Two years ago, I wrote this…

It never occurred to me that I wasn’t immortal. In strength and beauty I played and danced, laughed and played, drank and ran flippantly in the wisdom that I would always be thus. So it is strange to see the skin around my knees relinquishing softly to gravity.

The taut, glowing peaches and cream I have always worn since I was a child never had a blemish. Freckles gracefully scattered along nose and limb in an attractive and comedic way hiding the secret they would one day expand into a muddied complexion along my cheeks and shoulders. My mother scolded me for picking at my chicken pox stating I would regret it when I had a scar on my nose at sixteen. I would rather she had explained to me that it was important to cherish the bloom and possibility of youth, stretching the boundaries of my physical world and documenting and reveling in the succulence and firmness and promise I took for granted. I doubt she had a moment to consider these things for herself with five children and her own youth evaporating in the heat of struggle.

If I had a daughter, I would encourage her spend her time exploring her own feelings, desires, intuitions and ideas. I would advise her to photograph her favorite parts of the rented beauty we all own so briefly for the joy of reminiscing when her eyes were older.

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It isn’t that I put value in a youthful appearance beyond healthy perspective. It’s only I didn’t fully realize that there was an expiration date as odd as that sounds. Or maybe I didn’t think it would come so soon.

As a child, I was always growing towards womanhood. There wasn’t a sense of permanence in any stage. Change was expected. Graduating college, I had become. I was, in my own mind, the woman I would be. Strong, fast, lovely, and every new day was just another day as myself. The days ahead I presumed would be the same. I have an attachment to the physical picture I have of myself at twenty five . That is the image with which I associate my self. That is Heidi. But she has changed and she is changing.

I don’t know when I turned the corner and was surprised at my own body or face. It wasn’t at the thirty year milestone at which most people begin to face their mortality. I felt beautiful and resilient at thirty. I was in full bloom. Perhaps it was when I lost a large part of my own identity when I was robbed of regular running by a bad chiropractic adjustment which injured the soft tissue in my right knee from which I have never fully recovered. I couldn’t run for almost two years. My hard muscles softened, my angles became curves. I didn’t look like my internal picture of myself and my clothing didn’t fit the same. The most painful loss was the part of my day when I would tie my shoes, bare my skin, and dance along pavement or trails rejoicing in movement.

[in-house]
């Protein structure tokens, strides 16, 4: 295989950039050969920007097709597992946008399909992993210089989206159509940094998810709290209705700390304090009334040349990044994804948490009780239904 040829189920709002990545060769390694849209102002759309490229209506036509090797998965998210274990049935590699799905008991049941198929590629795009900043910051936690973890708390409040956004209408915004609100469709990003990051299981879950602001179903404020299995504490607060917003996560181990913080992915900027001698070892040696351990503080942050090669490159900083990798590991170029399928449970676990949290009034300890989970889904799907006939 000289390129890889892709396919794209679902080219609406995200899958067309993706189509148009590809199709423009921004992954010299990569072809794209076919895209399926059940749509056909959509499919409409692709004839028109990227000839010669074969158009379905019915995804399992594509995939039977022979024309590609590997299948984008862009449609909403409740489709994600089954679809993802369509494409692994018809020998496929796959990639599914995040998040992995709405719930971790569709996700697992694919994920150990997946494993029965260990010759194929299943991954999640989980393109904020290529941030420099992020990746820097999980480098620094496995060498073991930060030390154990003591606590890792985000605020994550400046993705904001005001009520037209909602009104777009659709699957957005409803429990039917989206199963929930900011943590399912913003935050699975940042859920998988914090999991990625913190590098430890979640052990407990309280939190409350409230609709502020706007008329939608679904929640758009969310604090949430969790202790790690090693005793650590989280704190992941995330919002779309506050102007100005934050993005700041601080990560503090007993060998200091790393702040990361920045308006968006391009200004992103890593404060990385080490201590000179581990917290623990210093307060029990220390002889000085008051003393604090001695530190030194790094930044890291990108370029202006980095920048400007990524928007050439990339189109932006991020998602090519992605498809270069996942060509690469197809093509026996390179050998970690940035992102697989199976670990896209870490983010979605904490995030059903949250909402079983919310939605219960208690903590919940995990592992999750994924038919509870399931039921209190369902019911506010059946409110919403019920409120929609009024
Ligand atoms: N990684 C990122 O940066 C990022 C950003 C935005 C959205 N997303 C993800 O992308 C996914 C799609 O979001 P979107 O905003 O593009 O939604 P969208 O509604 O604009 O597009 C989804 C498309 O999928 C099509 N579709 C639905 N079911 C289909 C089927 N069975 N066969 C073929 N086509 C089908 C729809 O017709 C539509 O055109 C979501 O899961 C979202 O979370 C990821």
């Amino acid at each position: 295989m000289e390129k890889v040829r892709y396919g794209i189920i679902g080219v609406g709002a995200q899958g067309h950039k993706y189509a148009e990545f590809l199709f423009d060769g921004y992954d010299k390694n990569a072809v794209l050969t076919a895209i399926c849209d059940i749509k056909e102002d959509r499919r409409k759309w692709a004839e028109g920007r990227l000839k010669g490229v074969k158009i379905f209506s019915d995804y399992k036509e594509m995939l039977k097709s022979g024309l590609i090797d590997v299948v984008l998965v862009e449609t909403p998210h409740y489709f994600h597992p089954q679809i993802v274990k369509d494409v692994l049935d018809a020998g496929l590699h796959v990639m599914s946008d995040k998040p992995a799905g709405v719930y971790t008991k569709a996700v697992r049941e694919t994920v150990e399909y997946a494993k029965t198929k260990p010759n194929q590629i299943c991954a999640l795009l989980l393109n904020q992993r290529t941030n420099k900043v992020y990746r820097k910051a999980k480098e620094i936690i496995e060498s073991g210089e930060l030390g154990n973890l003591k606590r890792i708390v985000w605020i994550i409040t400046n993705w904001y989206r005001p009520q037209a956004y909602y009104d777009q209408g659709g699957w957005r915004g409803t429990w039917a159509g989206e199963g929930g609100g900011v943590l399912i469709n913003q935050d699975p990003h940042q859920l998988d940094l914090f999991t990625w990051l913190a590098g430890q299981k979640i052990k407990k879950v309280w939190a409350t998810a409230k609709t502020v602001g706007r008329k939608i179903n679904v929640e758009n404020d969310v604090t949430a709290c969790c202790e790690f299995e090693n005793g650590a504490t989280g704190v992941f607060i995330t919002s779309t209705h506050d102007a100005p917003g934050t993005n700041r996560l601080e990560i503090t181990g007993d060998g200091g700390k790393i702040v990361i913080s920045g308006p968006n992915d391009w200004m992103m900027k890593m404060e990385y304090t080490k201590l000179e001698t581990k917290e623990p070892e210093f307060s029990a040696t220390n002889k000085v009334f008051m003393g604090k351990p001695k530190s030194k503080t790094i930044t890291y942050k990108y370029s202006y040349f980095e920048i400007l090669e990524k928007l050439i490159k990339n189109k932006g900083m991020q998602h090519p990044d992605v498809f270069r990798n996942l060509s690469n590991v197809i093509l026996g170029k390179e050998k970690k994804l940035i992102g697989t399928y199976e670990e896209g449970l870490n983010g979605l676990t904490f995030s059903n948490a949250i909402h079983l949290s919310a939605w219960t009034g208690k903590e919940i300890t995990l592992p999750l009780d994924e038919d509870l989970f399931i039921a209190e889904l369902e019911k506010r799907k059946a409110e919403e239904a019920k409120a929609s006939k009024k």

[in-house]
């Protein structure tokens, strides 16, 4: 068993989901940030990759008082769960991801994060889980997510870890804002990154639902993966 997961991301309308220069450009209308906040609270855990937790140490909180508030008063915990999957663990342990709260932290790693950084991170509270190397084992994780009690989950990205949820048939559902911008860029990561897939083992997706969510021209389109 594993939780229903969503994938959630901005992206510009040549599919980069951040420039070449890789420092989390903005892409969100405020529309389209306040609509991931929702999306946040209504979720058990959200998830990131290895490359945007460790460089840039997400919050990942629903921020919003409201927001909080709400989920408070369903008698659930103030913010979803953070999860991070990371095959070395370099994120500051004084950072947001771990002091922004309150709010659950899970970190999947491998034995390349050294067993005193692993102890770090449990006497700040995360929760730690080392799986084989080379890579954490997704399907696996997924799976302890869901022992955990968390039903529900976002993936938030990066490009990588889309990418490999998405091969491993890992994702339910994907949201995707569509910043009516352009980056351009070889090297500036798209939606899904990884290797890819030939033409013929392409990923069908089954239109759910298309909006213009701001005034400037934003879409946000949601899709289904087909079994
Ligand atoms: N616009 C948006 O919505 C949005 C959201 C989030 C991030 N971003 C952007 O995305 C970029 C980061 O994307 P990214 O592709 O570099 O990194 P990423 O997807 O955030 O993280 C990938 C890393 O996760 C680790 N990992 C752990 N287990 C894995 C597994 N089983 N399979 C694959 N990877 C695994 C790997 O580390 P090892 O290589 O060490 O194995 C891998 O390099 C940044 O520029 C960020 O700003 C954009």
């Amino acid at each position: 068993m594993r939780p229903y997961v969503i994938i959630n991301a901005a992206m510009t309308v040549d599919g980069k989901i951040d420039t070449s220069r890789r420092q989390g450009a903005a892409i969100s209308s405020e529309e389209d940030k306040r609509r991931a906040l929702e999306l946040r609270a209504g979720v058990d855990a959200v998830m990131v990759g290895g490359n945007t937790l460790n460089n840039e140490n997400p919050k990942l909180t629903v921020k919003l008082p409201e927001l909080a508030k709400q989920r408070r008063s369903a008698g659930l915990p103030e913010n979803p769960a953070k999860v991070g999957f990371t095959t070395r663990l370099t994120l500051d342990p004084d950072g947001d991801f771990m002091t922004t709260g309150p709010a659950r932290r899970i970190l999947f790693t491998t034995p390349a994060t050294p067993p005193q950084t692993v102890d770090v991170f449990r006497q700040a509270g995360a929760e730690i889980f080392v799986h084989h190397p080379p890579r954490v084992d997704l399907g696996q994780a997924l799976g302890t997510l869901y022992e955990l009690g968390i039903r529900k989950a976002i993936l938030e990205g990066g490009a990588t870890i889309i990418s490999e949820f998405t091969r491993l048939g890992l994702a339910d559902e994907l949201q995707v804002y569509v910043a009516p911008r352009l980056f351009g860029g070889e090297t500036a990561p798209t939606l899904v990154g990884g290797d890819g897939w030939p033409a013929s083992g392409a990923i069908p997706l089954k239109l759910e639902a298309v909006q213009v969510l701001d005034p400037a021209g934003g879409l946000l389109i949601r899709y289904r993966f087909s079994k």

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There I am! In the front at the National Track and Field Meet!

I can run some here and there if I take precautions, but it isn’t with the same freedom, strength, or speed. I don’t feel the same inside my body. It doesn’t adapt, firming quickly and reshaping itself through intense exercise. A short break in running in my twenties was irrelevant to my shape or speed. I could run ten miles after missing a few months and my measurements shrank immediately when I resumed. Now, my movements are heavier and my figure is resistant. It holds onto pounds like a stingy child in places that were always smooth. I am no longer fast. I have had to let go of chasing my younger self or fall into depression.

I expected to be in the peak of my running in my mid thirties. I wish I had known during that last year I was fast and able so I could celebrate inside that body and give it a proper send off. I wish I could have raced my heart out and run myself into the ground so that I knew I had done the best of which I would ever be capable. Then I could have let go more gracefully. It is harder when something you love is torn from you or stolen. There is always the hope it will return…and the fear it is gone forever. Not knowing is hard.

These are morbid and sad thoughts but they are true ones. Every day I wane, we all do those of us past twenty five. Although it takes work, I don’t find myself less beautiful, just different. I don’t know that I will ever be able to run like the gazelle I once was but I will evolve and find new ways to move and gain strength when I need to.

For me, there is discomfort in knowing that everything is always changing. I like to depend on things. I am investigating the idea of permanent changing. Inside this perspective is in the obvious revelation that anything taken for granted is wasted. So I am putting on a frilly, pastel vintage formal and I am going to dance with myself alone, moving in the celebration and the sorrow of being human. Today is the only day I have. If I am lucky enough to have tomorrow, the same will be true. So I will celebrate in my own way and cherish what I have.
Love,

Heidi

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